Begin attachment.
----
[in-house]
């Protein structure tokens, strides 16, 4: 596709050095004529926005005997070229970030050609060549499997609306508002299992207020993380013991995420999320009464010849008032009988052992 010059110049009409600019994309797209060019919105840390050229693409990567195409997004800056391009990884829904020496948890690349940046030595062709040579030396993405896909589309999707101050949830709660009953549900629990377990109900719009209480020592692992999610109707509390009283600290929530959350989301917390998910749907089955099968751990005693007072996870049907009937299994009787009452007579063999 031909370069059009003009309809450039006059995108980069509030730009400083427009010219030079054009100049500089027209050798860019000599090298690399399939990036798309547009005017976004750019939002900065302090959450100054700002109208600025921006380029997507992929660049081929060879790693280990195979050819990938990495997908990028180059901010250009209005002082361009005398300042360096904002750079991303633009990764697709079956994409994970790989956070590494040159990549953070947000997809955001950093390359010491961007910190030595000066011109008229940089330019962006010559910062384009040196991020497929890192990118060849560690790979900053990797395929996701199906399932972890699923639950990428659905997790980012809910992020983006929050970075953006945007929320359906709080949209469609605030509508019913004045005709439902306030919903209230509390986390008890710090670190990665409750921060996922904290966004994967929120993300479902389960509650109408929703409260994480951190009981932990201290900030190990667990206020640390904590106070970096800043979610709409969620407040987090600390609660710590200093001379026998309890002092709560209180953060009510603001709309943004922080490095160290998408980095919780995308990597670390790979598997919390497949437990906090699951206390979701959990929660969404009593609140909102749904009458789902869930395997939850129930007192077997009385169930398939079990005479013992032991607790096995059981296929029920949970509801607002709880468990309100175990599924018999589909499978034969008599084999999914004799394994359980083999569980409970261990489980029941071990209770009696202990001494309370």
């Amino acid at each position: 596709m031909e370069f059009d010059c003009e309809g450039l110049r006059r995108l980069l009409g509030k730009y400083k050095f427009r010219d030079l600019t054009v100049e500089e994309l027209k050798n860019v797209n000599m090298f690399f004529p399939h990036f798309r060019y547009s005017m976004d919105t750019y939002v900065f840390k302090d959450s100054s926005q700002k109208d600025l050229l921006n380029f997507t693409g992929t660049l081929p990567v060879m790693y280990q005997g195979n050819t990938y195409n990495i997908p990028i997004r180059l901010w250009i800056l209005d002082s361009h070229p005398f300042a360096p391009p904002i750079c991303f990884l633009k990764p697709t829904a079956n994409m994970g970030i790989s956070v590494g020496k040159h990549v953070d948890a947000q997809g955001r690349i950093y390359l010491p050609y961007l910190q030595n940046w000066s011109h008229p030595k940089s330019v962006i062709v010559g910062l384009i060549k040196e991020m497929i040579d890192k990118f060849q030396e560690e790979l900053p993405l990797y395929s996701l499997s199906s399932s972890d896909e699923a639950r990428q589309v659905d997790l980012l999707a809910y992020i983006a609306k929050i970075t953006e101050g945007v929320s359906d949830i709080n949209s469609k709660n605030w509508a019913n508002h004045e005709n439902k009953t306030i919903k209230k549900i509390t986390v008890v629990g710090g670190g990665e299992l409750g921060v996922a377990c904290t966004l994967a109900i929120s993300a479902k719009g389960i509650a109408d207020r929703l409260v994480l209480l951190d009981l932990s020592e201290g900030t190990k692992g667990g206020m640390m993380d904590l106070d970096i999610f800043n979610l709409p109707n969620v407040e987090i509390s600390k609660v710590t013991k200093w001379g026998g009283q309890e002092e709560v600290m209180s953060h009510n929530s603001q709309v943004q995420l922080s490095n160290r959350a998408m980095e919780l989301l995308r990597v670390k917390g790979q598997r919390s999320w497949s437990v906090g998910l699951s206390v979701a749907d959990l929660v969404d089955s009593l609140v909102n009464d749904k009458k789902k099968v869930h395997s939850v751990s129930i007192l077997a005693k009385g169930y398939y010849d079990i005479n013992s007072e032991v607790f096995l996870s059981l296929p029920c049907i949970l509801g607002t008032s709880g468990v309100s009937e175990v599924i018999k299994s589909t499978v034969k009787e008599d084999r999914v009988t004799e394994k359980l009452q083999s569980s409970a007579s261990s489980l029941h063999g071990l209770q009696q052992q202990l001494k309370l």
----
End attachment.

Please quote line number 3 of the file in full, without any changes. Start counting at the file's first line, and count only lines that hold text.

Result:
């Amino acid at each position: 596709m031909e370069f059009d010059c003009e309809g450039l110049r006059r995108l980069l009409g509030k730009y400083k050095f427009r010219d030079l600019t054009v100049e500089e994309l027209k050798n860019v797209n000599m090298f690399f004529p399939h990036f798309r060019y547009s005017m976004d919105t750019y939002v900065f840390k302090d959450s100054s926005q700002k109208d600025l050229l921006n380029f997507t693409g992929t660049l081929p990567v060879m790693y280990q005997g195979n050819t990938y195409n990495i997908p990028i997004r180059l901010w250009i800056l209005d002082s361009h070229p005398f300042a360096p391009p904002i750079c991303f990884l633009k990764p697709t829904a079956n994409m994970g970030i790989s956070v590494g020496k040159h990549v953070d948890a947000q997809g955001r690349i950093y390359l010491p050609y961007l910190q030595n940046w000066s011109h008229p030595k940089s330019v962006i062709v010559g910062l384009i060549k040196e991020m497929i040579d890192k990118f060849q030396e560690e790979l900053p993405l990797y395929s996701l499997s199906s399932s972890d896909e699923a639950r990428q589309v659905d997790l980012l999707a809910y992020i983006a609306k929050i970075t953006e101050g945007v929320s359906d949830i709080n949209s469609k709660n605030w509508a019913n508002h004045e005709n439902k009953t306030i919903k209230k549900i509390t986390v008890v629990g710090g670190g990665e299992l409750g921060v996922a377990c904290t966004l994967a109900i929120s993300a479902k719009g389960i509650a109408d207020r929703l409260v994480l209480l951190d009981l932990s020592e201290g900030t190990k692992g667990g206020m640390m993380d904590l106070d970096i999610f800043n979610l709409p109707n969620v407040e987090i509390s600390k609660v710590t013991k200093w001379g026998g009283q309890e002092e709560v600290m209180s953060h009510n929530s603001q709309v943004q995420l922080s490095n160290r959350a998408m980095e919780l989301l995308r990597v670390k917390g790979q598997r919390s999320w497949s437990v906090g998910l699951s206390v979701a749907d959990l929660v969404d089955s009593l609140v909102n009464d749904k009458k789902k099968v869930h395997s939850v751990s129930i007192l077997a005693k009385g169930y398939y010849d079990i005479n013992s007072e032991v607790f096995l996870s059981l296929p029920c049907i949970l509801g607002t008032s709880g468990v309100s009937e175990v599924i018999k299994s589909t499978v034969k009787e008599d084999r999914v009988t004799e394994k359980l009452q083999s569980s409970a007579s261990s489980l029941h063999g071990l209770q009696q052992q202990l001494k309370l």